By Dennis Seid/NEMS Daily Journal
SMITHVILLE – With each passing day, Smithville takes another step toward recovery.
While piles of debris cover the landscape and most of the homes and businesses hit by last month’s devastating tornado remain unoccupied, life is returning to some semblance of normalcy.
On Monday, the town’s only bank reopened. A day care – the town’s first – also opened. And a martial arts school welcomed back its students for the first time since the horrific storm on April 27.
For Mayor Gregg Kennedy, who has steadfastly stood beside his citizens as they try to rebound from the disaster, Monday was a very good day.
“Overall the recovery is going well,” he said. “We’re moving forward, taking small steps at a time. Once we clean up, we’ll take the big steps.”
One of those important steps was the reopening Monday of the town’s lone bank, a Renasant mobile office sitting in what had been its brick-and-mortar branch.
Like so many other buildings in the town of about 900, the bank was all but leveled by last month’s EF-5 tornado. The vault in which three Renasant employees hid when the tornado struck still sits behind the temporary office.
Town leaders and bank officials gathered for a ribbon-cutting ceremony to celebrate the first business to reopen in Smithville.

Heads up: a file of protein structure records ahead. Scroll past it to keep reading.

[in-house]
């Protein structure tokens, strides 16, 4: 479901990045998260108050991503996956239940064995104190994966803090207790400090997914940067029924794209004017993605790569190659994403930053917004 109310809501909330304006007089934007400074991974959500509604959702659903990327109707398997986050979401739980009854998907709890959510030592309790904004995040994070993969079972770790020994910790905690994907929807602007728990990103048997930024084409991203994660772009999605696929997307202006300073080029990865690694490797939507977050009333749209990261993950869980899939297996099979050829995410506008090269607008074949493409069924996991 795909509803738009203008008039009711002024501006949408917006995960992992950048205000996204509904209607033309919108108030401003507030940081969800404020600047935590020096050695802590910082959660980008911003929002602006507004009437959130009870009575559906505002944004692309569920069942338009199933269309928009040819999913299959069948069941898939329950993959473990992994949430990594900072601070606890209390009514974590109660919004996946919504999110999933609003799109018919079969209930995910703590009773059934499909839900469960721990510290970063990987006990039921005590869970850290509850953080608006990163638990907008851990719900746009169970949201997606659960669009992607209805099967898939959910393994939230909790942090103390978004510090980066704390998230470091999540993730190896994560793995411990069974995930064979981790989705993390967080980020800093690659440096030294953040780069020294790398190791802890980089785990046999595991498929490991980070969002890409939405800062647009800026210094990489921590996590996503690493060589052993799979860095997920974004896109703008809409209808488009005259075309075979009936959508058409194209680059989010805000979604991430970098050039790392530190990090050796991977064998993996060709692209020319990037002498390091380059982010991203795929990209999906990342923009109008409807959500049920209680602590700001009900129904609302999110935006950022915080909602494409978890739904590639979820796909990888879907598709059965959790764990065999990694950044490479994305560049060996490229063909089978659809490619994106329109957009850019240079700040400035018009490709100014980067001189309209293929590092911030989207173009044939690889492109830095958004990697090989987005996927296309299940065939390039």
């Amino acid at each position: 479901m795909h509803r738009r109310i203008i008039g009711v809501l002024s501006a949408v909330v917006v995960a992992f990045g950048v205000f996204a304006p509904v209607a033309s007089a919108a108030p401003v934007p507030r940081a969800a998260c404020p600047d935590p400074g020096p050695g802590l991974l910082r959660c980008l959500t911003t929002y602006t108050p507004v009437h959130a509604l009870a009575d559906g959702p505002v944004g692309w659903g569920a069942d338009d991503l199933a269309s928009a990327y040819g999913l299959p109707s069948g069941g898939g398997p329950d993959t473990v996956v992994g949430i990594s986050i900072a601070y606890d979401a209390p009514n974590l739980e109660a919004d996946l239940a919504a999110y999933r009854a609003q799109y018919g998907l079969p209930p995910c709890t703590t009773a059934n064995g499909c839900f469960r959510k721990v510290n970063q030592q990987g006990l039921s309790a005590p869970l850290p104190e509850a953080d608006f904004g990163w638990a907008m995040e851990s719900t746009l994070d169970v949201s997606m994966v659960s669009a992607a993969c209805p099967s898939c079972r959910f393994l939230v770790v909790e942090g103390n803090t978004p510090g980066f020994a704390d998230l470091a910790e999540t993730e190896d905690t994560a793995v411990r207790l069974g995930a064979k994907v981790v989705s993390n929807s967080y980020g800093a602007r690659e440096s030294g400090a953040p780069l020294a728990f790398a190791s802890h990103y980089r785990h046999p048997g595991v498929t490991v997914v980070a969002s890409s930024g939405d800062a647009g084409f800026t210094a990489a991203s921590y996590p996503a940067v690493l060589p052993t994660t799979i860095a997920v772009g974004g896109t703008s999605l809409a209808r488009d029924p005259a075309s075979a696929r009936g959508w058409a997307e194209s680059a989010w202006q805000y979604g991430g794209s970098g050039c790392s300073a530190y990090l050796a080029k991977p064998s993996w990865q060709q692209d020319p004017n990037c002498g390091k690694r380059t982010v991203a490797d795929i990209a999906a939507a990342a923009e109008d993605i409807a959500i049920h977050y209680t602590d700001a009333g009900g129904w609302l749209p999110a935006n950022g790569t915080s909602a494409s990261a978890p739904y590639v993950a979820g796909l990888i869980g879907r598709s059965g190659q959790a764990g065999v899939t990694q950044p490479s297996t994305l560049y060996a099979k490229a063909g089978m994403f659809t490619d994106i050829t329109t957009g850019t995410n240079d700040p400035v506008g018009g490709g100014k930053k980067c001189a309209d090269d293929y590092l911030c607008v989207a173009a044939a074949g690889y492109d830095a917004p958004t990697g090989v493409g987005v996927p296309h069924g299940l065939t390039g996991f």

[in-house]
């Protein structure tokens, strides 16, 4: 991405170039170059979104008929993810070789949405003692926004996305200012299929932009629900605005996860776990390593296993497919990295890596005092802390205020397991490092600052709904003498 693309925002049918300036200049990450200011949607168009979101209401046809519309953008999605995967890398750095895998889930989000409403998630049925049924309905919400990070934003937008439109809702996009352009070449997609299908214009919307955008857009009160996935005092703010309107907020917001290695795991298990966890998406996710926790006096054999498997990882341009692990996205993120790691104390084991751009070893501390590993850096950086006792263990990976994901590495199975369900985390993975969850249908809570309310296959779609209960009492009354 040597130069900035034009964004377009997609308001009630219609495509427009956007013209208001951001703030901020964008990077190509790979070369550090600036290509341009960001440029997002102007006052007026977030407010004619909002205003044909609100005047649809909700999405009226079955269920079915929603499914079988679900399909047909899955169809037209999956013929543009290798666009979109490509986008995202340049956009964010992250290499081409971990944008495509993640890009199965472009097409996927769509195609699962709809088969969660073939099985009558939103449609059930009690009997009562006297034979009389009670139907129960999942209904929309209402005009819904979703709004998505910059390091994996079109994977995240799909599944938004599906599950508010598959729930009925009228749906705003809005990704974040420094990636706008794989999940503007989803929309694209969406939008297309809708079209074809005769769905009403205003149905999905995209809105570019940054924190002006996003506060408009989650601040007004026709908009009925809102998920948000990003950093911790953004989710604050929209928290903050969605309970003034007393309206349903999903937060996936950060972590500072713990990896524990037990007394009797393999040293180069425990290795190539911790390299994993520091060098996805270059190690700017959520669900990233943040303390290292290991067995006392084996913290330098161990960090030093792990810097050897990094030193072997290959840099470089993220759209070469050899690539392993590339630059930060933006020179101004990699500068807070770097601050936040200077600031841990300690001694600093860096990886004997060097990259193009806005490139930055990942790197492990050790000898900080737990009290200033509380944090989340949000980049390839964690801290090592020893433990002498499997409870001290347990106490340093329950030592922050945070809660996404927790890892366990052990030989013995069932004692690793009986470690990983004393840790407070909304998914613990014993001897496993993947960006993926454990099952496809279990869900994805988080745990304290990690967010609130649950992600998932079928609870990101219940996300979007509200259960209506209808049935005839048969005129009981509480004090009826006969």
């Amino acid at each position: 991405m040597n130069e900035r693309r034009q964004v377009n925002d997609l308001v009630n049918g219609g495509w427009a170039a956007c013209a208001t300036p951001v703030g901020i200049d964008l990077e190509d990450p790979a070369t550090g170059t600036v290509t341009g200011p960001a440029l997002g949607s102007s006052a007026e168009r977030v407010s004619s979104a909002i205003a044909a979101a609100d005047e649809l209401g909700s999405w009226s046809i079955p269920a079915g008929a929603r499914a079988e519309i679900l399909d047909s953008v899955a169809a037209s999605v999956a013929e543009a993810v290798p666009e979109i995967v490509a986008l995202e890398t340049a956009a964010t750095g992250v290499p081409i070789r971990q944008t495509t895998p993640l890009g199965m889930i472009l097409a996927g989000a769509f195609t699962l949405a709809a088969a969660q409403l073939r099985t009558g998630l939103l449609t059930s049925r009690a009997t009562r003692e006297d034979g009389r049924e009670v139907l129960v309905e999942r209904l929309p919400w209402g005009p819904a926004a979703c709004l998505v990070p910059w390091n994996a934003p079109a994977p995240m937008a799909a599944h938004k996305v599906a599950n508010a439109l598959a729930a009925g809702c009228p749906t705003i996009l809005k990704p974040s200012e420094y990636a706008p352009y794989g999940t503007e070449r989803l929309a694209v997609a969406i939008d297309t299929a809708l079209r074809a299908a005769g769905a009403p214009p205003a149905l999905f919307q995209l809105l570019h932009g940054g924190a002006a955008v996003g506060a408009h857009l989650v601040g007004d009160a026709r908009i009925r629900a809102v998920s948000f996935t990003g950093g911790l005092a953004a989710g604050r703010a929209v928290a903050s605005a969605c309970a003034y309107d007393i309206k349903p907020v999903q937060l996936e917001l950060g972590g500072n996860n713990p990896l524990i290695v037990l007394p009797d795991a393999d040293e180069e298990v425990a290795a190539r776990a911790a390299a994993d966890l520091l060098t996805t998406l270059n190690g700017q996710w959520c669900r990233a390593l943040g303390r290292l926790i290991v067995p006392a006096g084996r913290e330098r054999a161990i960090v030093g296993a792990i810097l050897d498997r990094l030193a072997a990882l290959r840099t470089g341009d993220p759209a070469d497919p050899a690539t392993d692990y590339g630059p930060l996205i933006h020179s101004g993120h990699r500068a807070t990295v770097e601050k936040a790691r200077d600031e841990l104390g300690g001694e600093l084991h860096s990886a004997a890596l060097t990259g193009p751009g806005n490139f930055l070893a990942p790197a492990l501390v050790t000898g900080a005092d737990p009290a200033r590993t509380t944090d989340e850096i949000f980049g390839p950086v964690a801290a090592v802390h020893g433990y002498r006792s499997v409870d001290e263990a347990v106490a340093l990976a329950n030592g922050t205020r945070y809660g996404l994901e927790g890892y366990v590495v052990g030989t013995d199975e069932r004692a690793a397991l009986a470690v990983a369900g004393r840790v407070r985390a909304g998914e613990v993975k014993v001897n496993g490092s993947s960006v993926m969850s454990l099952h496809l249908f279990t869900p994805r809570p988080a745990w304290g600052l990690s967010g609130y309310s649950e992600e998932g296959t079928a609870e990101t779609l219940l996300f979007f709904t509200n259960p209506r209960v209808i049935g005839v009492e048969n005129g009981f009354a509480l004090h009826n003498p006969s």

“It’s a financial institution, but it’s also a part of the community,” said Wes White, pastor of Smithville Baptist Church, which also was destroyed.
Said Kennedy, “We’re in a middle of a recovery, and Renasant is doing its part to help us rebuild.”
The three-term mayor also had another piece of good news to share: Dollar General plans to open in the next few weeks. The steel for a new building arrives next week, and company officials will work quickly to get it open, Kennedy said.
Another business, Brown’s Martial Arts, reopened Monday afternoon.
Instructor Joey Brown, a second-degree black belt in Taekwondo, welcomed back some of his 20 students in the building that once was the post office.
Brown, who was the valedictorian at last week’s Smithville High graduation, opened his school two years ago.
After the tornado ripped off the building’s tin roof, he and his father, Jim, did their best to plug the leaks. A front window and the office floor had to be replaced, but everything else was OK.
“We saw all four walls up … now we’ve got everything back in order,” Joey Brown said.
Fourteen of the town’s 16 businesses were destroyed by the tornado. Only Coker’s Han-D-Mart and the Smithville Telephone Co. survived. The town’s largest employer, Townhouse Home Furnishings, has reopened in Mantachie but has promised to return to its roots within a year.